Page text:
TechRadar Pro recently had the opportunity to interview the creator of Drupal, Dries Buytaert who told us how he came to create the CMS and gave us insight into what's in store for future versions...

Read more

Also: Acquia Lightning Revamped, Enonic 7.0 Released, More Open Source News [Ed: Drupal founder now selling better performance]

Exim and GNU Screen Patched

Filed under
GNU
Security
Web
  • New RCE vulnerability impacts nearly half of the internet's email servers

    A critical remote command execution (RCE) security flaw impacts over half of the Internet's email servers, security researchers from Qualys have revealed today.

    The vulnerability affects Exim, a mail transfer agent (MTA), which is software that runs on email servers to relay emails from senders to recipients.

    According to a June 2019 survey of all mail servers visible on the Internet, 57% (507,389) of all email servers run Exim -- although different reports would put the number of Exim installations at ten times that number, at 5.4 million.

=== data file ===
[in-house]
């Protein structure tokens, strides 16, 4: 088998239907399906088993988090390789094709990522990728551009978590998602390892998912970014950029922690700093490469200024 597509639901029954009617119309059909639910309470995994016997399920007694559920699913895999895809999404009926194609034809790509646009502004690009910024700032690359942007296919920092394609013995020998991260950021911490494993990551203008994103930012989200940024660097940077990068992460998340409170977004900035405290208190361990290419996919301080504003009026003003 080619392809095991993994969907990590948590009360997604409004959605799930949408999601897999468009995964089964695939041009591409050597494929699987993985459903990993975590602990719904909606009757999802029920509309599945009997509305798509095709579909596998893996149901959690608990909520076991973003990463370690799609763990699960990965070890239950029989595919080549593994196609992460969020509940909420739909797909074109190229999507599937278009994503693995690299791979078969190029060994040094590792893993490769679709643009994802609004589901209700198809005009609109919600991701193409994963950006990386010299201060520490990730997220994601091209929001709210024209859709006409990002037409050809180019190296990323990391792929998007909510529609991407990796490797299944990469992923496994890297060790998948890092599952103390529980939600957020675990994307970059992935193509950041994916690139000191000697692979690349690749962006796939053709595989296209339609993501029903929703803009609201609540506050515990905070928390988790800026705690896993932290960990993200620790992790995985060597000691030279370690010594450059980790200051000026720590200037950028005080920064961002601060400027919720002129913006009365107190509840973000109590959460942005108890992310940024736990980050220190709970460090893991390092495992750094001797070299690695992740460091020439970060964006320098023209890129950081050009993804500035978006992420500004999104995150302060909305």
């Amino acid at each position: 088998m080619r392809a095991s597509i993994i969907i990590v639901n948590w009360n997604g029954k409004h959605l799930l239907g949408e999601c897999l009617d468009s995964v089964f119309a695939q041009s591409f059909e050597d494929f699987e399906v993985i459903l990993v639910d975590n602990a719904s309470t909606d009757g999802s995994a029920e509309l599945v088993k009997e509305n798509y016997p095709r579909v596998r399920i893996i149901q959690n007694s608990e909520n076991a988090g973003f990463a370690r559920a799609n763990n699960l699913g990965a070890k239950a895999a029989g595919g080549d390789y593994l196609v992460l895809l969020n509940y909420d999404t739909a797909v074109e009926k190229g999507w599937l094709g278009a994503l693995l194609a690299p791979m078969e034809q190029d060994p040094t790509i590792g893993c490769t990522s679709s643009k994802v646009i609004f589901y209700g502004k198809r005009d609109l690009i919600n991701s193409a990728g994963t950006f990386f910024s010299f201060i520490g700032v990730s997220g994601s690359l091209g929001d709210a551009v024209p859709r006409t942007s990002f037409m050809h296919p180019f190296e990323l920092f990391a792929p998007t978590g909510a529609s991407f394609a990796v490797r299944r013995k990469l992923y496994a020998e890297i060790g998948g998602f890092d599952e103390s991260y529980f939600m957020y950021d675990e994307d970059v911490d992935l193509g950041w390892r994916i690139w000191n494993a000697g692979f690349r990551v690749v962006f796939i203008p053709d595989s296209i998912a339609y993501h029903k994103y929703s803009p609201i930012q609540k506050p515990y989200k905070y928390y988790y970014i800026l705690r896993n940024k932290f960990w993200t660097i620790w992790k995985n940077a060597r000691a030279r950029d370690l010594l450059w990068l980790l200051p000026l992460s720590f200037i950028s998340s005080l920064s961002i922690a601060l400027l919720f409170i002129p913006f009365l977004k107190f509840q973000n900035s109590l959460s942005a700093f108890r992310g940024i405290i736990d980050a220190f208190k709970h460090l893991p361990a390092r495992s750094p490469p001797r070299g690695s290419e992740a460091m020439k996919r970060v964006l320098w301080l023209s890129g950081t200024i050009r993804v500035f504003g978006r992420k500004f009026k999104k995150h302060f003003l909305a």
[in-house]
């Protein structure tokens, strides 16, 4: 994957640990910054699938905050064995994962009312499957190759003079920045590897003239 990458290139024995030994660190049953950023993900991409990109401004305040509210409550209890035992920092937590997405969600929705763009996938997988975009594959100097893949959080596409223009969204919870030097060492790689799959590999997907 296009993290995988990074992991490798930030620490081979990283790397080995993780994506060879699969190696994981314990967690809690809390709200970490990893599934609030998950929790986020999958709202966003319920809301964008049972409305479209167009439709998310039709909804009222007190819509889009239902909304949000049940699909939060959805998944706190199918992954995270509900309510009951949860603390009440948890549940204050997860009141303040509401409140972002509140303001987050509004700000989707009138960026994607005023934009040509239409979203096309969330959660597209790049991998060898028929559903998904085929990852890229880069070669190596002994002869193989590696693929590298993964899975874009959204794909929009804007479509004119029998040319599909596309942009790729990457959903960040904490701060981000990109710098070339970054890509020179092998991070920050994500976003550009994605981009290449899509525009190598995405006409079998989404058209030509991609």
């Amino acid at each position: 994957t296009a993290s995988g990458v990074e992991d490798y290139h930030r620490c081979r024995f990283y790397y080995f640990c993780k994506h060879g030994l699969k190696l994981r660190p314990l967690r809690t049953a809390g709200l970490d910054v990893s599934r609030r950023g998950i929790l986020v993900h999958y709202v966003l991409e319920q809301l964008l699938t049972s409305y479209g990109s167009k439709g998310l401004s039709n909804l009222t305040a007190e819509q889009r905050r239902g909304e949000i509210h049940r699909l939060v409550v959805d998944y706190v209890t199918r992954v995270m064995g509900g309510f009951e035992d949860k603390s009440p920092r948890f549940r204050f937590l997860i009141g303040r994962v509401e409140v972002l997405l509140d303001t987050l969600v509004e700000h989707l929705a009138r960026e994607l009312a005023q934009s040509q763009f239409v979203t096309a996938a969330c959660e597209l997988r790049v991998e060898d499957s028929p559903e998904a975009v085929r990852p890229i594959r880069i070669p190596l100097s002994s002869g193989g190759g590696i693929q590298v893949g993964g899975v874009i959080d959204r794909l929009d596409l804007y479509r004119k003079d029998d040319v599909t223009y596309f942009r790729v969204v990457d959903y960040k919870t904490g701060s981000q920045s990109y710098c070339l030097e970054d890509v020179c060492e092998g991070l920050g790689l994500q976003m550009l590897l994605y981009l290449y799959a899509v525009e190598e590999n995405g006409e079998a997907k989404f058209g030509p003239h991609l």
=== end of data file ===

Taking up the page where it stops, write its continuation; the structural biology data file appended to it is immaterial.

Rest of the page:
• CVE-2019-10149 Exim 4.87 to 4.91

    We received a report of a possible remote exploit. Currently there is no evidence of an active use of this exploit.

    A patch exists already, is being tested, and backported to all versions we released since (and including) 4.87.

    The severity depends on your configuration. It depends on how close to the standard configuration your Exim runtime configuration is. The closer the better.

    Exim 4.92 is not vulnerable.

  • GNU Screen MScrollV Function Denial of Service Vulnerability [CVE-2015-6806]